Sylvester’s second stormer 'Dance (Disco Heat)' followed, a top thirty entrant, while plans were put in place for him to tour the UK. With Izora Rhodes and Martha Wash, the Two Tons Of Fun (later The Weather Girls) Sylvester took London by storm as he performed to frenzied audiences in Hammersmith Odeon. He combined disco with gospel; ballad with dance, as he mesmerised the sold out theatre. His stage presence was graceful and witty, and the encore saw him return to the stage wearing a tiara saying “you can’t be a queen without a crown” before launching into 'Never Can Say Goodbye.' In actual fact, Sylvester had arrived at Heathrow wearing this damned tiara because he had nowhere to put it in his luggage. “I also carried a bunch of dead roses too. They died on the flight and again, I didn’t know what to do with them. So carried them like a bouquet.” A right regal pose which the photographers at the airport couldn’t get enough of. Also, one was never sure what Sylvester would talk about during his interviews – which was wonderful for journalists but not so for his anxious record company. For example, he once declared “I want to marry Prince Charles so’s I can be the Queen of England. Oh, isn’t Diana a lovely creature? I don’t care that he married her. There’s room for two.” However, it was all a game to him because underneath the glamour, glitter and quick tongue, Sylvester was a quiet, home-loving chappie who would rather stay at home with his partner, play records, or cook dinner for friends, rather than getting off his arse to travel from one end of the world to the other promoting his work.

From his success here, Sylvester took his show to The Opera House in San Francisco, where he performed, wearing a sequinned costume and feathered headpiece, at a gala black tie concert backed by a 28-piece orchestra. He was the first disco artist ever to appear at the Opera House. He also won three major awards at the prestigious Billboard Disco Forum in New York, and was presented with the keys to San Francisco on 11 March when it was proclaimed Sylvester Day.

Now let’s move from recording to acting when he made his film debut in 'The Rose' starring Bette Midler and Alan Bates. At some point during our evenings out, Sylvester told me “I play a singer who sings with Bette. It’s a Bob Seger tune ‘The Fire Down Below’. The film is loosely based on the lives of rock stars and personalites who were big and who died of overdoses of drugs. Heavy 1969. It’s not anything to do with Janis Joplin herself but loosely based on that type of character. …The film as a whole is the basic rise and fall story.”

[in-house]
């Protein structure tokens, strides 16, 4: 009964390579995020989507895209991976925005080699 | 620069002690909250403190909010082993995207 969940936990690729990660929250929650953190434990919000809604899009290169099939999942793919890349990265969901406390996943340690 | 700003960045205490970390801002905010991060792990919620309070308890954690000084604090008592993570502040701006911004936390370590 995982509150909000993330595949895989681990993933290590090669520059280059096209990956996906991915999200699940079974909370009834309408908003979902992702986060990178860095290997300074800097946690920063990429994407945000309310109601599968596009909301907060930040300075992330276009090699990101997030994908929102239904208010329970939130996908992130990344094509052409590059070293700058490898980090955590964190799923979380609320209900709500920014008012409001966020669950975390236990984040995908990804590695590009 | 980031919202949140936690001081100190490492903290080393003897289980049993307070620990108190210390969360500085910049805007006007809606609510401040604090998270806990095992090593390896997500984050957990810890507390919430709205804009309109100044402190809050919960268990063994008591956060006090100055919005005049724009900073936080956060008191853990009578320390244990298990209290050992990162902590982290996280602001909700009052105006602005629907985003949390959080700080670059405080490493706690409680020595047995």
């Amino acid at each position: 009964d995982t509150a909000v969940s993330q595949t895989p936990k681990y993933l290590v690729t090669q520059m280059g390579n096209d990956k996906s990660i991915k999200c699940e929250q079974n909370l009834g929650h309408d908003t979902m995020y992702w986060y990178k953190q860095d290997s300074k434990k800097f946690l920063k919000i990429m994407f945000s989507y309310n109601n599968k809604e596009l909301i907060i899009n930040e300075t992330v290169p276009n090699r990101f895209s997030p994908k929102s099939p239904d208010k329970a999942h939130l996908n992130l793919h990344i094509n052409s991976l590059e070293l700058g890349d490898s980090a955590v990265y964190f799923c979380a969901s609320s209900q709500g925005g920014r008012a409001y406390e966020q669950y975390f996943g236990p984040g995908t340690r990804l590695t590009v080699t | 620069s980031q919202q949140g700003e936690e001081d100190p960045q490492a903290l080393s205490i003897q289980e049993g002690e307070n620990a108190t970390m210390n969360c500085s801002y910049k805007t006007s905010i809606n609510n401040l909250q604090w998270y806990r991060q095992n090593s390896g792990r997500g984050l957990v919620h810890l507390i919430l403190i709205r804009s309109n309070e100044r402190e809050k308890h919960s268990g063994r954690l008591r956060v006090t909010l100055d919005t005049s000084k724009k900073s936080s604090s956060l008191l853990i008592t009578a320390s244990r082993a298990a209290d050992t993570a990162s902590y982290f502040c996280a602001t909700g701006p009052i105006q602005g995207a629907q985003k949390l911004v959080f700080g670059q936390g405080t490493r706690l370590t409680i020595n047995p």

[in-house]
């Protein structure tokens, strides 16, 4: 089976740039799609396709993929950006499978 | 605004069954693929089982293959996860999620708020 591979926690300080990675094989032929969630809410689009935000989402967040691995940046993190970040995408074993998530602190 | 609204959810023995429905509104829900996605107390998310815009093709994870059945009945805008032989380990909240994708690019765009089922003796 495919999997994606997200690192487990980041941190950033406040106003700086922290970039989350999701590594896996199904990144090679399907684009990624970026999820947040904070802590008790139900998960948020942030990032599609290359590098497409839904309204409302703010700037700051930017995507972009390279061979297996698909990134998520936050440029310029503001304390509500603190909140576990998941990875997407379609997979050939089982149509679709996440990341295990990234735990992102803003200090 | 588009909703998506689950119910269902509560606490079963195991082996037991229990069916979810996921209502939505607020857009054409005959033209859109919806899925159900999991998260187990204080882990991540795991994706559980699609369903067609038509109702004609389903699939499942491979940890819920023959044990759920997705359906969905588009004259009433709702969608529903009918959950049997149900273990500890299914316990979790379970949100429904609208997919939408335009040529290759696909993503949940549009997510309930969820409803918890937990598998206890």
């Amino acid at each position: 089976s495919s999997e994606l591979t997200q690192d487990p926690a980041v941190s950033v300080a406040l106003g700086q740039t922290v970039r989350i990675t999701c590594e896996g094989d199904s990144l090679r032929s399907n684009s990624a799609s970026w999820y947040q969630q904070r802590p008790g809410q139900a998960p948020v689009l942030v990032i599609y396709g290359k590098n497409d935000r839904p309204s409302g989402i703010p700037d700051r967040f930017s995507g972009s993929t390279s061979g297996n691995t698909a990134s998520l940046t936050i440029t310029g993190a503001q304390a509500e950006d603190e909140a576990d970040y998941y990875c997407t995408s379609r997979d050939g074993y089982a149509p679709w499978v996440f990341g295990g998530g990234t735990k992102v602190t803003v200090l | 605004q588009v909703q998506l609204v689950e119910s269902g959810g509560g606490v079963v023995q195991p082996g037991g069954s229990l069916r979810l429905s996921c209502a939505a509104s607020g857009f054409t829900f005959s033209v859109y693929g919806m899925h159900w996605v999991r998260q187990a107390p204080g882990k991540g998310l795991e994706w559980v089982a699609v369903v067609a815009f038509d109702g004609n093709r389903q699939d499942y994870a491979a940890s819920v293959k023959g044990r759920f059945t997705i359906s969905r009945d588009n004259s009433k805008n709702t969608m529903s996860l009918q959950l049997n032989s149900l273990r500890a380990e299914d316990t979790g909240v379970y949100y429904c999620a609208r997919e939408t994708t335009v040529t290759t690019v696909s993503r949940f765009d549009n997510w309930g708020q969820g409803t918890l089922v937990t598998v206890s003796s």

Prior to the release of the 'Mighty Real' album, Sylvester released his London show- stopping version of 'I (Who Have Nothing)', followed by 'Stars' the single and album. 'Living Proof' in 1979 was his last album for Fantasy Records. He then signed with Megatone Records to release the Hi-NRG classic 'Do You Wanna Funk' in 1982, which was later featured in the 'Trading Places' movie. The 'All I Need' album was also issued in 1982. Then came the single 'Band Of Gold', and album 'Call Me' a year later.

I caught up with him again in January 1985 (this was to be his very last visit). “There you are bitch, I’ve been trying to get hold of you for ages dear.” Sylvester had matured; his dress more conservative but, he admitted, his desire to shock people remained as solid as ever. “I still love being glamorous, but it’s also my work and a lot of the joy and fun has been taken out of it because it is work. Now I’m into chic clothes and objects. I also like diamonds.” He confided that when he was younger, one of his favoured fantasies was to find a treasure chest crammed with wonderful and expensive bangles and diamonds. Like most fantasies, he never found it, so purchased his own chest and began filling it with goodies. Also in 1985 his '12 By 12' album was issued, causing a lot of interest but poor sales. A year later 'Mutual Attraction' arrived , and three years on 'Immortal' was released after his death in memory of his great talent.

With the furore of the heady disco days behind him, he said he wouldn’t have changed a thing. But admitted his priorities had now changed. “At the time of ‘Mighty Real’ I didn’t want to sing disco and I had no choice when the record took off. I had to go along with it. Now, I’m lucky enough to be doing what I want and I’m singing still because it’s fun.”

Although this feisty creature became a stranger to our shores and charts, he continued to perform in America, until the news broke that he’d been struck down with AIDs. It was a long and painful haul for someone who had grabbed life with both hands. He told the San Francisco Sentinel in a rare interview that he’d done it all. “Been, had, lost and given away everything, but my life has always been spared…God has been good to me. In my stupidity, my awfulness, you know, raging, raving and carrying on, He has always taken care of me.” But by late 1988 Sylvester couldn’t walk and cried in pain if anyone touched him. When that pain became totally intolerable, morphine was administered allowing him to die in peace on 16 December 1988, twenty years ago this month. He was about 40 years old.

The funeral service was held in the Love Centre church in a large converted theatre in Oakland, and Sylvester was buried in the family plot in Inglewood cemetery. His body was dressed in a gold-embroidered red kimono, his hair was bright red and his lips bright pink. Sylvester looked as fabulous in death as he did in life.